Edited by Persiflage, 15 May 2012 - 01:25 AM.
When I Was a Child I Read Books (2012)by Marilynne Robinson
Posted 15 March 2012 - 05:56 PM
Posted 16 March 2012 - 01:51 PM
EDIT: In the interest of actually adding to the thread, instead of just bumping its post-count, The Millions has an interesting review of the book in question:
My other big criticism is an overall sense I get that Robinson’s intellectual and political interests end in the 1960s, right around the time she left Sandpoint, ID for Pembroke College, RI. Other than a brief reference to Vattimo in Absence of Mind, she’s refused to deal with one of the most influential intellectual developments since the 1960s, the emergence of Theory. It’s like she’s not aware of how much the part of the academy she cares about most, the humanities, have absorbed the assumptions and attitudes of thinkers like Foucault. She’s still hand-wringing over Nietzsche’s superman, Freud’s primal horde, and Skinner’s behaviorism. Politically, Robinson’s liberalism looks to the past rather than the present [...] There’s also the sense with Robinson that all good things come from New England [...] her thinking would benefit from a dialogue with some of the recent shifts in the humanities, and her politics would benefit from a deeper recognition that good things can have secular sources.
In the end, it's a favorable review:
Edited by NBooth, 16 March 2012 - 02:05 PM.
Posted 21 April 2012 - 07:20 PM
The following paragraph is loaded with so many assumptions about what religious people believe, and what conservatives think, and who liberals are, that it took me out of the review completely:
But if Robinson writes with a devoutness that can alienate those who don’t share it, she also avers that wisdom is “almost always another name for humility.” Not only in Christian Scripture but throughout the Hebrew Bible, she finds a “haunting solicitude for the vulnerable.” Like many conservative critics, with whom she would otherwise disagree, she is angry at America for its putative betrayal of its founding principles. She condemns “condescension toward biblical texts and narratives, toward the culture that produced them, toward God.” She decries the diminution of religion as “a primitive attempt to explain phenomena which are properly within the purview of science.” But her anger arises not on behalf of some fanciful notion that America was once a monolithic Christian nation. She is angry, instead, at our failure to sustain the capacious conception of community with which, as she shows in a brilliant essay entitled “Open Thy Hand Wide: Moses and the Origins of American Liberalism,” America began — a community founded not on the premise that human beings are motivated primarily by greed, but as an experiment in building a society on the principle of love. She persists in believing that this experiment has not been futile: “The great truth that is too often forgotten is that it is in the nature of people to do good to one another.”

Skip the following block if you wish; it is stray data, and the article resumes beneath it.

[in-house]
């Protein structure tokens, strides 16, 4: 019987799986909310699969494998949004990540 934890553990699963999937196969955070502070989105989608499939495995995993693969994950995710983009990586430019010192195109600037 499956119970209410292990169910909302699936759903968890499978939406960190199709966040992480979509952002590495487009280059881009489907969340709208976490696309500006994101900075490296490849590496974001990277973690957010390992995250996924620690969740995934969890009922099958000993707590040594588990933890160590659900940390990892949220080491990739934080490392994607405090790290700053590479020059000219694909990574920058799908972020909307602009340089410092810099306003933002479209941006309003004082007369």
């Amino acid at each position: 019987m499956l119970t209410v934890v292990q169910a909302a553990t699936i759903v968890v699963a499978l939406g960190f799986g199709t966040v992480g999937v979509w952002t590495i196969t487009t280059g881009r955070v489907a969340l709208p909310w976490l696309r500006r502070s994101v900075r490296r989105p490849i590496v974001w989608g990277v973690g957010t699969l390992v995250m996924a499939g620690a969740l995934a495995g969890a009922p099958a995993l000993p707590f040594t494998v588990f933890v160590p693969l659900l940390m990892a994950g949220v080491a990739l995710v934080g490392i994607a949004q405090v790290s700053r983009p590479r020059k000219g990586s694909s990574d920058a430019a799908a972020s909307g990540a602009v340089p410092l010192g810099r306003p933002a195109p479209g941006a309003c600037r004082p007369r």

EDIT: Ooops! Nothing about liberalism there beyond a title word in the essay. Elaboration arrives in the first sentence of the review's next paragraph:
As the credo of a liberal Christian, Robinson’s new book of essays stands on its own.
Edited by Christian, 21 April 2012 - 07:22 PM.
Posted 15 June 2012 - 01:41 PM
As those who have been paying attention to my reader reactions in this forum may have noticed, I've spent the past several months reading essay collections. I've been impressed with Pulphead and The Ecstacy of Influence, and have started (and will soon resume) The Neconservative Persuasion. I'm going to add the Robinson collections, along with a Wendell Berry primer. I'll post about the latter in a Berry-related thread.
Edited by Christian, 15 June 2012 - 01:41 PM.
Posted 19 January 2013 - 10:14 AM
I am enjoying reading this on my Nook, in bed, with the Glowlight turned on.